Jamaica rolls out insurance programme to boost tourism
Jamaica has launched an insurance programme aimed at providing travel protection and emergency services to tourists coming into the island.
Tourism Minister Edmund Bartlett says the programme, dubbed Jamaica Cares, represents "another prong in our COVID resilience and has been designed very specifically and very deliberately".
"The programme protocol will ensure our ability to welcome travellers to Jamaica safely, knowing that in the worst-case scenario, they will be treated to the gold standards of care and service by building an alliance that looks at the travel experience to Jamaica and back home again," Bartlett said.
According to the minister, Jamaica is the first in the world to offer this end-to-end health logistics coverage.
"If an unexpected medical emergency occurs, this programme has identified precisely the components that ensure the best possible outcome for the traveller," he added.
Dan Richards, CEO of Global Rescue, said the Jamaica Cares programme will help give "peace of mind" to tourists travelling to Jamaica.
"People need to feel confident that their safety and well-being are being taken care of during this current crisis and beyond, and that is exactly what the Jamaica Cares programme is all about," he said.
Richards explained that both components of the programme will consist of field rescue, emergency transport advisory, and oversight services from the personnel at Global Rescue and its partners at the Johns Hopkins Emergency Medicine Division of Special Operations.
He said the programme will charge non-Jamaican passport holders a mandatory fee of US$40 to support the work at the Jamaica Operations Centre (JOC), which will be based in Montego Bay, St James.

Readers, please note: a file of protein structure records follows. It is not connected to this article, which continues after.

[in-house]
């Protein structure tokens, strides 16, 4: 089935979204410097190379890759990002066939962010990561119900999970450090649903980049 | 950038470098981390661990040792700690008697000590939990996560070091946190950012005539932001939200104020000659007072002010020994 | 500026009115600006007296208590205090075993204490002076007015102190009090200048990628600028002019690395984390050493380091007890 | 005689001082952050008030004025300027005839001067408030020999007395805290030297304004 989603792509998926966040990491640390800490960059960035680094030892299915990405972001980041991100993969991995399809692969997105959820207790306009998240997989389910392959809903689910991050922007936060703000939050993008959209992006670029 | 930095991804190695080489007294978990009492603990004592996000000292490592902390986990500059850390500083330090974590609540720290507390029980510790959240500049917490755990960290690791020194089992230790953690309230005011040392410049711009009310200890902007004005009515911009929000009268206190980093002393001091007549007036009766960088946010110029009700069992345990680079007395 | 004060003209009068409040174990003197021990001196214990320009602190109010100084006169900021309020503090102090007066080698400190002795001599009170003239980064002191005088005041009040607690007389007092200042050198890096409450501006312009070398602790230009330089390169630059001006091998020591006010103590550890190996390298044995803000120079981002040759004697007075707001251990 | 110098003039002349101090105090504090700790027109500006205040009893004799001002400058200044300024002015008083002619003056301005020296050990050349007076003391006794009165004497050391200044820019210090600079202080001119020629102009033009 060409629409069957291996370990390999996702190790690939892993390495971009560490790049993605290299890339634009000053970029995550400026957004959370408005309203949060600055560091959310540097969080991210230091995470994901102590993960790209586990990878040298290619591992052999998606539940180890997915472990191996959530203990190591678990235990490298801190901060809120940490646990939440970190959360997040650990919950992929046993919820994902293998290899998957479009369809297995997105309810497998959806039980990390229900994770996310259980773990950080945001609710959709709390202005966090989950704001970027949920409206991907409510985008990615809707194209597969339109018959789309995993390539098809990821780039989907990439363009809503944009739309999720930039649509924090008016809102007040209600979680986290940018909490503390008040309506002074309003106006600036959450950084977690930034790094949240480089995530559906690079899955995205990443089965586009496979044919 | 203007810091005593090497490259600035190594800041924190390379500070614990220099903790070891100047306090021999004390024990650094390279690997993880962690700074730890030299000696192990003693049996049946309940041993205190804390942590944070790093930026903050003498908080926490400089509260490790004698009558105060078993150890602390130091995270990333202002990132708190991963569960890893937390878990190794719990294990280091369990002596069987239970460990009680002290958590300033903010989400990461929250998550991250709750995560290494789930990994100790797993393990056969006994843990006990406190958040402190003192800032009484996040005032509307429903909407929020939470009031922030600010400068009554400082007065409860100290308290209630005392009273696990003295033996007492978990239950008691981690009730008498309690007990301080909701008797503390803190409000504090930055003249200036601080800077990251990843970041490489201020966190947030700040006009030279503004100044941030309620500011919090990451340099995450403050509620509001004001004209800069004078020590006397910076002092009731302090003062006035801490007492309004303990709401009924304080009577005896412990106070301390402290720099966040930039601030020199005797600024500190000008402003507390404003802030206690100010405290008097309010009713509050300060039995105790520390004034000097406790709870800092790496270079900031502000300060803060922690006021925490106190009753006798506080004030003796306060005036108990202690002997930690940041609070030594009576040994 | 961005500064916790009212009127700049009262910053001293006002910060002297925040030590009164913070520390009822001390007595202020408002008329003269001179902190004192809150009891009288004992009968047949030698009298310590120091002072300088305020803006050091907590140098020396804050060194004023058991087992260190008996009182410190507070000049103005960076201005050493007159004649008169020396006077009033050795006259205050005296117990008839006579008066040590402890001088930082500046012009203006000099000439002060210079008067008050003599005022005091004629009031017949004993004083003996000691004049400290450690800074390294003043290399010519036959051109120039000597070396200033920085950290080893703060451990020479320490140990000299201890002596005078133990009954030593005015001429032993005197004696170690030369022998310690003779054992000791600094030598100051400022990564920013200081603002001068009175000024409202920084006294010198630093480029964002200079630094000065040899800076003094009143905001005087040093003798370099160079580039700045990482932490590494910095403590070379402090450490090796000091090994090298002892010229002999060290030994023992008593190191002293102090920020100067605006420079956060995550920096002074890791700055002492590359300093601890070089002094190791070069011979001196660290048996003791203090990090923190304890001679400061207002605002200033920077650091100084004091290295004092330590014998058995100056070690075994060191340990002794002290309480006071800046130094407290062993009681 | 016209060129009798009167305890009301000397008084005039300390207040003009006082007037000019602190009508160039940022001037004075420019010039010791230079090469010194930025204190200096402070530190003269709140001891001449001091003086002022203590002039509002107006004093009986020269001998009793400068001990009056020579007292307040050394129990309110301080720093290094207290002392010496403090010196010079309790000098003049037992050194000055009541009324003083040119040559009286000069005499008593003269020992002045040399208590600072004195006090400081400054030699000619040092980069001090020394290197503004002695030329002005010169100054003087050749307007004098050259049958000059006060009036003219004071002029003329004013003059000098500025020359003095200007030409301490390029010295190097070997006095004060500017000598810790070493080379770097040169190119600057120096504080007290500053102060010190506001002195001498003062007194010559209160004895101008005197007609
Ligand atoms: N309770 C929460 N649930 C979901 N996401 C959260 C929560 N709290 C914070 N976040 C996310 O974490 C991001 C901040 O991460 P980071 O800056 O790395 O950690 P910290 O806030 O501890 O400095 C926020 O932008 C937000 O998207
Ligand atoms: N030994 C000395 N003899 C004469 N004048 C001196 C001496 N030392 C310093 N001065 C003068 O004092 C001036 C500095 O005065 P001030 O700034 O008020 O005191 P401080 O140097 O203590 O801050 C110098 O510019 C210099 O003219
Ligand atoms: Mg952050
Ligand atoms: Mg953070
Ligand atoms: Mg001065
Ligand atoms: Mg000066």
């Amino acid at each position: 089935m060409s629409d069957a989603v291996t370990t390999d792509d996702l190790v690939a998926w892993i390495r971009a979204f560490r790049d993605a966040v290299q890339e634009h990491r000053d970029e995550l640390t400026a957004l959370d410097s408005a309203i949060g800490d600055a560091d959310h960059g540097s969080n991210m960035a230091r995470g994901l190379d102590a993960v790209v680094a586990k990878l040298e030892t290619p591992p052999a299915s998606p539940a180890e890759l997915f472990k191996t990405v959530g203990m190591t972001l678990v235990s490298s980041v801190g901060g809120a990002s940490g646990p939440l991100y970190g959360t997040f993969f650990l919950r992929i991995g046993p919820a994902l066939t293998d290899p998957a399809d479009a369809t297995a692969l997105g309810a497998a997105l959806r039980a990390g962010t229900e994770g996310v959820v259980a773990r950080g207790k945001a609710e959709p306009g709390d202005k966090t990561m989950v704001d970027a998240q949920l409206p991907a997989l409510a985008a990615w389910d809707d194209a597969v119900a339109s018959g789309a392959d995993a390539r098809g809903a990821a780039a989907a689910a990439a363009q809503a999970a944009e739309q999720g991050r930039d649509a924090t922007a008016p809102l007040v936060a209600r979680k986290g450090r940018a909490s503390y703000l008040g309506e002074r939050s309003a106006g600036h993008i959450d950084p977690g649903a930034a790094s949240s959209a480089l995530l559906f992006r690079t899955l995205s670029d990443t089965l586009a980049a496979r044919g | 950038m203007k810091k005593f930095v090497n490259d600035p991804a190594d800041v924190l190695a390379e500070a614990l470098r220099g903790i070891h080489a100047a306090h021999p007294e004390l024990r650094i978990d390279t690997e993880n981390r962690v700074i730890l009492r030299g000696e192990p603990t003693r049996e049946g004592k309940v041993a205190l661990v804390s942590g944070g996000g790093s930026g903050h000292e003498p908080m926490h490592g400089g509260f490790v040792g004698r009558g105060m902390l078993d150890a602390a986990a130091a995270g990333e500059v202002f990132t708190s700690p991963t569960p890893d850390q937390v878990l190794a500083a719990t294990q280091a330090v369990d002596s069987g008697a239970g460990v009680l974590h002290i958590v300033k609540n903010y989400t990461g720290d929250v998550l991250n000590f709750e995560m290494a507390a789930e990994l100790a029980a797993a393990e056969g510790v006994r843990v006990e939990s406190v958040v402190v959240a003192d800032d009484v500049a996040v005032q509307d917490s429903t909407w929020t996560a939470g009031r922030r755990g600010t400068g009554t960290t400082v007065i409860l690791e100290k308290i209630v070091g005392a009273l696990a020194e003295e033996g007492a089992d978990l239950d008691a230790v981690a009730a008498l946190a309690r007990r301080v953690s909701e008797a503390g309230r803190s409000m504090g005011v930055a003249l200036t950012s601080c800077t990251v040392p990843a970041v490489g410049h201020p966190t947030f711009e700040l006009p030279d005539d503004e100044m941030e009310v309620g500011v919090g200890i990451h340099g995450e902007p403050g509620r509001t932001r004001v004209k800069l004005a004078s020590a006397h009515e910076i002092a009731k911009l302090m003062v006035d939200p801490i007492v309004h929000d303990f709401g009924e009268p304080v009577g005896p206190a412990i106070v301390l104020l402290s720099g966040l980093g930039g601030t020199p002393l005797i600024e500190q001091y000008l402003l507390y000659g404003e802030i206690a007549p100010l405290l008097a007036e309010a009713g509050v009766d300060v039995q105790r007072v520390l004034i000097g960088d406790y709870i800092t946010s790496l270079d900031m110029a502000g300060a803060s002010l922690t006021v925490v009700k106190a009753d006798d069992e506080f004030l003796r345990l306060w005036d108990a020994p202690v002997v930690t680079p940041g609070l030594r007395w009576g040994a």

Jamaica, like much of the world, has suffered tremendous fallout as a result of the coronavirus pandemic. The country's hotels, which were closed in March when the virus was detected on the island, reopened in June, but have struggled to get above the 50 per cent occupancy level.
Bartlett said that Jamaica, since reopening its border to tourists on June 15, has welcomed 150,000 visitors and has not had any case of the virus among visitors or workers. The minister, noting the negative impact that the pandemic has had on the tourism sector, said that despite the negative forecast for the sector, Jamaica has learned that with crisis comes innovation and opportunities to better manage and recover.
"As thought leaders, Jamaica is practically taking a vital role in recovering and rebuilding the spirit of travel by restoring the trust and confidence of travellers to our destination," he said.